How can you offend an old lady in Norway by giving her a seat on the bus? Why is it impossible to give flowers to the hostess in China? How smart are bears and when was the last wolf killed in England? This and much more is in our interesting selection. Delicious food for thought, here are collected a variety of incredible facts from around the world and from different historical eras.
In Norway, it is not customary to give way to elderly people in transport. It is believed that by doing this you emphasize your physical superiority.
In the States, it is not customary to pay in a restaurant for a woman. It is believed that this way men emphasize their financial superiority.
In China, it is not customary to bring flowers to the hostess of the house. It is believed that by this the guests emphasize that this house is so ugly that they bring jewelry with them.
On the beaches of New Jersey, male topless was banned until 1937, on the grounds that residents "do not want to see gorillas on our beaches."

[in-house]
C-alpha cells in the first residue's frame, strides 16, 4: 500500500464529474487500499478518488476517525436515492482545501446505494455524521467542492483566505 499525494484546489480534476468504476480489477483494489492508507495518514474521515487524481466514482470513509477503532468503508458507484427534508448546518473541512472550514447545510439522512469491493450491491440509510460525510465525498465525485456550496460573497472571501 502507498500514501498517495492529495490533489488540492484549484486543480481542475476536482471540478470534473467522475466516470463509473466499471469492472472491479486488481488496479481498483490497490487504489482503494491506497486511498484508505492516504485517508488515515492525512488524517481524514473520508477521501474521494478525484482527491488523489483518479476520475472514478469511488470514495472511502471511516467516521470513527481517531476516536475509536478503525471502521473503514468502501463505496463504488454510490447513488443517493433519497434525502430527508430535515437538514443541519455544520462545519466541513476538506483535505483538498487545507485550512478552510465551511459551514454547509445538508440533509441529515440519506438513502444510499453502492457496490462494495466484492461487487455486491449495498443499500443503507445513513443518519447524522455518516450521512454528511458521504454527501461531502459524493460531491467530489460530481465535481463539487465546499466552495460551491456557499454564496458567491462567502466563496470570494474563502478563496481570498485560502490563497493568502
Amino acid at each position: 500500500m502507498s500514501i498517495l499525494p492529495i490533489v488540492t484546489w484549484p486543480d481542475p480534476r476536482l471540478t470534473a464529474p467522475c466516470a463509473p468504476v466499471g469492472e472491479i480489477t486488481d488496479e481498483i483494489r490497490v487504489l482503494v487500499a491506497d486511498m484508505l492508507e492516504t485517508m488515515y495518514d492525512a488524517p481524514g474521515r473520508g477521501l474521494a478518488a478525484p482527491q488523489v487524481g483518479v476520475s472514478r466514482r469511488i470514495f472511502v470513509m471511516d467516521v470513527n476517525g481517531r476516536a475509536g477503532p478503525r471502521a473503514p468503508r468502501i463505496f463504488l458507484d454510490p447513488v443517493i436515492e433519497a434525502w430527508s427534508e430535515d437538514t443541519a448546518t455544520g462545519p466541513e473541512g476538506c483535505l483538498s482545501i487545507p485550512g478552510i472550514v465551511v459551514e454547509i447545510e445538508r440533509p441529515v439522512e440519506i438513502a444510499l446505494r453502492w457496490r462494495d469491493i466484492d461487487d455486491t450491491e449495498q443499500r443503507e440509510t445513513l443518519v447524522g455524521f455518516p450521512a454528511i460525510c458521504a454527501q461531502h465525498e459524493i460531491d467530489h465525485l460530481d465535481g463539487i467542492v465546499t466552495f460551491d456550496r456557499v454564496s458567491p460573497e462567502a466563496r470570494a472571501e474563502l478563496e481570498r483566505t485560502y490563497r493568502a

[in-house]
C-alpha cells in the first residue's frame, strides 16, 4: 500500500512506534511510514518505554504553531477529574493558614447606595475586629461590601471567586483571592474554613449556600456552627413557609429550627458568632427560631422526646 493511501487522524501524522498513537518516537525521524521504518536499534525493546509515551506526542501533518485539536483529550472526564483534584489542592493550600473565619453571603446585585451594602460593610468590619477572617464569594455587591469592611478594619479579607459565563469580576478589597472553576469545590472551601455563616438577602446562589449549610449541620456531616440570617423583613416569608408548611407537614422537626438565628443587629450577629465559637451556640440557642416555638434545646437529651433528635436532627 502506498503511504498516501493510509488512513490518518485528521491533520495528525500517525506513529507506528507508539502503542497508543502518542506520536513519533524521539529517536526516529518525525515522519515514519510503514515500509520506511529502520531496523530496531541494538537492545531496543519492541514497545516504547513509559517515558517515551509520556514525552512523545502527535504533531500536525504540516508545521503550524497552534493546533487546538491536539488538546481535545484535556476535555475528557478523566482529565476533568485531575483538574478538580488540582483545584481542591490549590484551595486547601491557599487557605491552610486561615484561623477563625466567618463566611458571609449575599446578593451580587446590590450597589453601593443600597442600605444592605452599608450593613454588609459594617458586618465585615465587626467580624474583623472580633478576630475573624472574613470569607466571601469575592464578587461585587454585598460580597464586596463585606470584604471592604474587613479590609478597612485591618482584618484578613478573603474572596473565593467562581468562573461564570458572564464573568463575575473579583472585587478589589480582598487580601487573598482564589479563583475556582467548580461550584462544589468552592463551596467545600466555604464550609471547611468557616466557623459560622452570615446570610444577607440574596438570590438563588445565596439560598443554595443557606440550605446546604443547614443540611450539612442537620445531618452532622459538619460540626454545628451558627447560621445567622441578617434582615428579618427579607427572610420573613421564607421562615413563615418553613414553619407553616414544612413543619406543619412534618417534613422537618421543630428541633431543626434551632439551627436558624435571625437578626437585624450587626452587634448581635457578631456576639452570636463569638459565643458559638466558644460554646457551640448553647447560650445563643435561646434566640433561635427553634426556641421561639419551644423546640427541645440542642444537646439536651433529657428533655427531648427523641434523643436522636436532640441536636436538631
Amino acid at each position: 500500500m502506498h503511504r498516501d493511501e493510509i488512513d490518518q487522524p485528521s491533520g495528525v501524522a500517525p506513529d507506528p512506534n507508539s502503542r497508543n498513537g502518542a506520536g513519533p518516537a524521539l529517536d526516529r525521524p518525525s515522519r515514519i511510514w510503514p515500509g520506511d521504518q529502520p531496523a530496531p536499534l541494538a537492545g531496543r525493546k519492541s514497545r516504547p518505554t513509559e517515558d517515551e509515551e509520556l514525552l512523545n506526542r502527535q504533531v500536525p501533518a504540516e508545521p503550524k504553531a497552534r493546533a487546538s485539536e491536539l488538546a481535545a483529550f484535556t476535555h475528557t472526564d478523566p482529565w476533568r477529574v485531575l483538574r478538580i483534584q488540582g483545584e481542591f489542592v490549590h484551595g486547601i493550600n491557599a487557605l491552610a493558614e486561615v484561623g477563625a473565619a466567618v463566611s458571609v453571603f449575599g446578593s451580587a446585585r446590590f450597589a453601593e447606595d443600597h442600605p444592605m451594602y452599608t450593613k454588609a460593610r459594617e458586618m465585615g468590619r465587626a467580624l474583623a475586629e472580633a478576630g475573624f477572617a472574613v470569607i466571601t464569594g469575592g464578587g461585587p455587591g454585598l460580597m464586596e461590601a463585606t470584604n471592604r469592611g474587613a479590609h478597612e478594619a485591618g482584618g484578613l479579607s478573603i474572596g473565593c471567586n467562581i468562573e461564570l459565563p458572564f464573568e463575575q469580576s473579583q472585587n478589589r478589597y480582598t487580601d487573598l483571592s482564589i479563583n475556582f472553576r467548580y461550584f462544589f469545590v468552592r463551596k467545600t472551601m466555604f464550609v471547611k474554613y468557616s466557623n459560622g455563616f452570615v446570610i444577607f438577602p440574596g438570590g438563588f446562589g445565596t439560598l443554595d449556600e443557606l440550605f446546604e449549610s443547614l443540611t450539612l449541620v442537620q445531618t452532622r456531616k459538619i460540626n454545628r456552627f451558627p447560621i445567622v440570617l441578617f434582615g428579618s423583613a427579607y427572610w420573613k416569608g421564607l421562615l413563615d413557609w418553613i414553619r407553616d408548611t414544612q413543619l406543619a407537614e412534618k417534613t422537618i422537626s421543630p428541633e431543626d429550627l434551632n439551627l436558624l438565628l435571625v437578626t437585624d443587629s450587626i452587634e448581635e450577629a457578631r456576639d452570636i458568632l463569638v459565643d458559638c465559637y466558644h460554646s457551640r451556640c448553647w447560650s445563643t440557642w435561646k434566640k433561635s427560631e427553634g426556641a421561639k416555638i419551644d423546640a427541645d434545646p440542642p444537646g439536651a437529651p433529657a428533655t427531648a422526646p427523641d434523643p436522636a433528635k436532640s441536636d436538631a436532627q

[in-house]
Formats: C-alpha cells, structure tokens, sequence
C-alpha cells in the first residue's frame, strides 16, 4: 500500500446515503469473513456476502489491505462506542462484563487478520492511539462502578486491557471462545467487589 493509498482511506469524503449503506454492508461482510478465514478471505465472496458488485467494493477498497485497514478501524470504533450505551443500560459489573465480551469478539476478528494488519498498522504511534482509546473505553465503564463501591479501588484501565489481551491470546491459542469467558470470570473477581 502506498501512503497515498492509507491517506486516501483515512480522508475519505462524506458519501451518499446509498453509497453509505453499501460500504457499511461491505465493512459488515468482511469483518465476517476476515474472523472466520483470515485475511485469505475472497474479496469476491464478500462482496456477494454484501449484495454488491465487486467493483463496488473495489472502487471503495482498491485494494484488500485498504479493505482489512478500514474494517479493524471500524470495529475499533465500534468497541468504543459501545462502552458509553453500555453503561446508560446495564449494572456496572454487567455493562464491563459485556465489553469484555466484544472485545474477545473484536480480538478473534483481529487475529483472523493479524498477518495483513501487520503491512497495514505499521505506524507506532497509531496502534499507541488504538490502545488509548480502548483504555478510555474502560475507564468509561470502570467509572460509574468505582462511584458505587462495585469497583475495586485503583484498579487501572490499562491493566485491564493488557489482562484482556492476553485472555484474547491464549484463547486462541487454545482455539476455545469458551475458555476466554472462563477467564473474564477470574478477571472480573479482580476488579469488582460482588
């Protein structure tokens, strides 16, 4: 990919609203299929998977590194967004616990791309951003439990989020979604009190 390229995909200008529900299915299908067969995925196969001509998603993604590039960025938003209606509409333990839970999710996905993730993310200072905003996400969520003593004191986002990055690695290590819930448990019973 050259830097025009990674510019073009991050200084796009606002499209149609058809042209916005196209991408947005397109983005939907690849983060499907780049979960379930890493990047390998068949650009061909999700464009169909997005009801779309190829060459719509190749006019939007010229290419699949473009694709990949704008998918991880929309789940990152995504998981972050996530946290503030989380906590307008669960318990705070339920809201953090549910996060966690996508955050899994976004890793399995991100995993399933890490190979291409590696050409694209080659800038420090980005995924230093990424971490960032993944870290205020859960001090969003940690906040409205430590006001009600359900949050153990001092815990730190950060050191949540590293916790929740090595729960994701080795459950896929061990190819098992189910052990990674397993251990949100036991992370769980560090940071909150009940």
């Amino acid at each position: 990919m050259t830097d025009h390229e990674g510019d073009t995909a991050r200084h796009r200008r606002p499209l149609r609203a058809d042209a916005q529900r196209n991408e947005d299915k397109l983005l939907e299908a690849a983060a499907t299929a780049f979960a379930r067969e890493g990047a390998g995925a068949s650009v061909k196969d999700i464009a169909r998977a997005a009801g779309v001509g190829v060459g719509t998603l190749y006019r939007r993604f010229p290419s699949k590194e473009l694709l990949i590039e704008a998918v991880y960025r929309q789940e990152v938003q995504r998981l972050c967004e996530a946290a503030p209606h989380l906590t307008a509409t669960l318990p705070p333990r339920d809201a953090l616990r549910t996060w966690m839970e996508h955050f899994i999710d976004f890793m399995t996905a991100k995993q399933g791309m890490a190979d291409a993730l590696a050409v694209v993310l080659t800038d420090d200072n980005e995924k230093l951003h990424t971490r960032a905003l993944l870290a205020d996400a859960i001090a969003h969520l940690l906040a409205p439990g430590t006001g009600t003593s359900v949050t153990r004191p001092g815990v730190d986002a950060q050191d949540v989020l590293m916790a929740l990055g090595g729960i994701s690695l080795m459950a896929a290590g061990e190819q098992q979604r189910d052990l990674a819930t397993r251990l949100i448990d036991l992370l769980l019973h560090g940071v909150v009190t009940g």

The first artificial Christmas trees in Germany were made of painted goose feathers.
Most of Santa Claus' reindeer have male names. But the males shed their horns at Christmas, so most likely the sleigh is pulled by females or castrati.
Until 1870, one of the most common ways to get an abortion was pulling out a healthy tooth. It was believed that pain could contribute to spontaneous abortion.
Cosmetic surgery was practiced in ancient Rome. Men got rid of the scars on their backs — it was considered a disgrace, because otherwise one would think that a person turned his back on the enemy during the battle.
There are cases when bears brought stones into traps so that when it slammed shut, they could calmly eat the bait.
The spear ceased to be an official weapon in the British Army in 1927.
Many sailors wore gold earrings to afford a decent funeral in the event of an unexpected death.
In 1500, the last wolf was killed in England. In 1770 - in Ireland. In 1772 - in Denmark.
According to the laws of the British Navy, when buried at sea, the body was sewn into a bag. The last stitch had to pass through the lips of the deceased to be sure that the person really died.